The amazing thing about the West Coast is that it is still mostly wild, open, and astoundingly beautiful country, where you can drive for miles and miles and have the scenery all to yourself.
Perched at the tip of the Monterey Peninsula, Pacific Grove (pop. 15,041) is a quiet throwback to old-time tourism, dating from the 1870s when the area was used for summertime Methodist revival meetings. The revivalists’ tents and camps later grew into the West Coast headquarters of the populist Chautauqua educational movement, based in upstate New York. The town still has a curiously Midwestern feel, from its many small churches to the rows of well-maintained Victorian cottages lining its quiet streets. Besides the many fine old buildings, the best reason to come here is the beautiful, fully accessible shoreline, which boasts some of the coast’s best tide pools, sunset views, and endless opportunities for winter whale-watching.
Pacific Grove’s main street, Lighthouse Avenue, runs through the 15-mph commercial district of cafés, galleries, movie theaters, and a small but excellent Pacific Grove Museum of Natural History (165 Forest Ave., closed Mon., $8.95 adults), which is a great option for kids or when the weather turns bad. Nearby Peppers Mexicali Cafe (170 Forest Ave., 831/373-6892) serves very good, fresh Mexican food, while a range of fairly priced fish dishes are on the menu at Fishwife (1996 Sunset Dr., 831/375-7107), near Asilomar, overlooking the wetsuited surfers riding the waves at Asilomar State Beach.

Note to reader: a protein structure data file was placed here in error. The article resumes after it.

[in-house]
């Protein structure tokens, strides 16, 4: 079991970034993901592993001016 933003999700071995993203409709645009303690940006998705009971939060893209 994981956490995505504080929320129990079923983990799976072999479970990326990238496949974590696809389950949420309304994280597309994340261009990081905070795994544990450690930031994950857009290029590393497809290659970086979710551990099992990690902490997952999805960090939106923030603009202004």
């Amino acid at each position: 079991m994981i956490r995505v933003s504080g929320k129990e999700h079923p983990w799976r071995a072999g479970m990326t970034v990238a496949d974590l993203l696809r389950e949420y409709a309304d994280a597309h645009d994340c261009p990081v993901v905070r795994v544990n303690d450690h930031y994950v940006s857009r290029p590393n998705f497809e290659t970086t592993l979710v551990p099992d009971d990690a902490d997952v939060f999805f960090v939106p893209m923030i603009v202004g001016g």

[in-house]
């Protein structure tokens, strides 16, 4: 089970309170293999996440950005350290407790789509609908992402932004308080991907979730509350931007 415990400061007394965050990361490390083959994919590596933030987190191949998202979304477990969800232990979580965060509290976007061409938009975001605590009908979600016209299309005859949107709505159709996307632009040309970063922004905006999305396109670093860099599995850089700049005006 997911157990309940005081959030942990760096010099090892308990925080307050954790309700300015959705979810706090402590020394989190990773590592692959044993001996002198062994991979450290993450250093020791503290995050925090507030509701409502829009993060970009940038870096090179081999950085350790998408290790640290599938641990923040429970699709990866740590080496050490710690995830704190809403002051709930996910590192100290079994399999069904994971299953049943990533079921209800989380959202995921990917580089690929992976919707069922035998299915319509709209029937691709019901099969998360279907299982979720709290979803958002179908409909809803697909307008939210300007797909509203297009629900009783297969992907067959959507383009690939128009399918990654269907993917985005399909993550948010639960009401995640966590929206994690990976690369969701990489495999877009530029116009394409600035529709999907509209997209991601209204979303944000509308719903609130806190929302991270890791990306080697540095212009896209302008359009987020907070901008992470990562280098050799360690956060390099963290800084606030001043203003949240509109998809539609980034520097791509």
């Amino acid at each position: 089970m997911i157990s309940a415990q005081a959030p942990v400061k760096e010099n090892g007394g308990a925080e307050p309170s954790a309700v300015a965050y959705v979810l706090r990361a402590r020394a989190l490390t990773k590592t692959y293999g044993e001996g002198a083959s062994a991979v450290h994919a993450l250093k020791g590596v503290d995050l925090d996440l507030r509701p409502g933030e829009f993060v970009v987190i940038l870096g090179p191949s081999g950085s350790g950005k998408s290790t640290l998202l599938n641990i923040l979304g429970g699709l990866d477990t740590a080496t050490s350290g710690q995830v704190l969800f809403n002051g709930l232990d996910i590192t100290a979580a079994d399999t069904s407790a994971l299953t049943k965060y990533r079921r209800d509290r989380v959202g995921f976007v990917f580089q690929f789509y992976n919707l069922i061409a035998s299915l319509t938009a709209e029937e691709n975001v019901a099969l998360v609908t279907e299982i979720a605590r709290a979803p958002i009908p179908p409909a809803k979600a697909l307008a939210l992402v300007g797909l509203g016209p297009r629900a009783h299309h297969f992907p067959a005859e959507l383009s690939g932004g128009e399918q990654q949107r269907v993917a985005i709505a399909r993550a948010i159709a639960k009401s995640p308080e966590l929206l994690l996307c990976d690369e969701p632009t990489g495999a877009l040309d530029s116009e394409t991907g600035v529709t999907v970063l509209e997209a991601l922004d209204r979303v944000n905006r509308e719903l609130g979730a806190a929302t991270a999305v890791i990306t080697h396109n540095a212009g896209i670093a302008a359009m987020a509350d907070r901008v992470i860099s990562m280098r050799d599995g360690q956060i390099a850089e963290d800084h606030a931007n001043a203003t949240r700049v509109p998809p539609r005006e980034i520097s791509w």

Places to stay in Pacific Grove are more reasonably priced than in Monterey or Carmel. Andril Fireplace Cottages (569 Asilomar Ave., 831/375-0994, $85 and up) is a lovingly maintained set of old-fashioned motor-court cabins, all with fireplaces and just two blocks from the ocean. The real landmark place to stay is the rustic Asilomar Conference Grounds (800 Asilomar Ave., 831/372-8016, $109 and up), on the coast, which has a lovely main lobby (with roaring stone fireplace and heirloom pool tables) and some lovely, woodsy, Julia Morgan-designed cabins and lodge rooms; it is often filled with church groups or convention-goers. For a romantic getaway, it’s hard to beat a Victorian-era B&B overlooking the Pacific from Lover’s Point: Seven Gables Inn (555 Ocean View Blvd., 831/372-4341, $219 and up).